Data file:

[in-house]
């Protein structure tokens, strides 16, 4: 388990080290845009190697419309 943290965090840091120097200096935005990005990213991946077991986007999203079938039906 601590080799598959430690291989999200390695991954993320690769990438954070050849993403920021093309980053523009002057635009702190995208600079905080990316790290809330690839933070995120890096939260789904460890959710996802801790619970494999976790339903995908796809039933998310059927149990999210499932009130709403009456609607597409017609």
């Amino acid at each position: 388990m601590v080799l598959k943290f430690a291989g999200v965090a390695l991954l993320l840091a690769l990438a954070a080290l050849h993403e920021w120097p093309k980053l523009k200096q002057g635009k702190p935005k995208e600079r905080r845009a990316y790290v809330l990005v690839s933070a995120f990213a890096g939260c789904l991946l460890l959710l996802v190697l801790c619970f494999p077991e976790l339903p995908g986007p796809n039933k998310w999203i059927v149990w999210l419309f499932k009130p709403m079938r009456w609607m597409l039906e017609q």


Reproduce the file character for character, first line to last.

[in-house]
């Protein structure tokens, strides 16, 4: 388990080290845009190697419309 943290965090840091120097200096935005990005990213991946077991986007999203079938039906 601590080799598959430690291989999200390695991954993320690769990438954070050849993403920021093309980053523009002057635009702190995208600079905080990316790290809330690839933070995120890096939260789904460890959710996802801790619970494999976790339903995908796809039933998310059927149990999210499932009130709403009456609607597409017609």
């Amino acid at each position: 388990m601590v080799l598959k943290f430690a291989g999200v965090a390695l991954l993320l840091a690769l990438a954070a080290l050849h993403e920021w120097p093309k980053l523009k200096q002057g635009k702190p935005k995208e600079r905080r845009a990316y790290v809330l990005v690839s933070a995120f990213a890096g939260c789904l991946l460890l959710l996802v190697l801790c619970f494999p077991e976790l339903p995908g986007p796809n039933k998310w999203i059927v149990w999210l419309f499932k009130p709403m079938r009456w609607m597409l039906e017609q």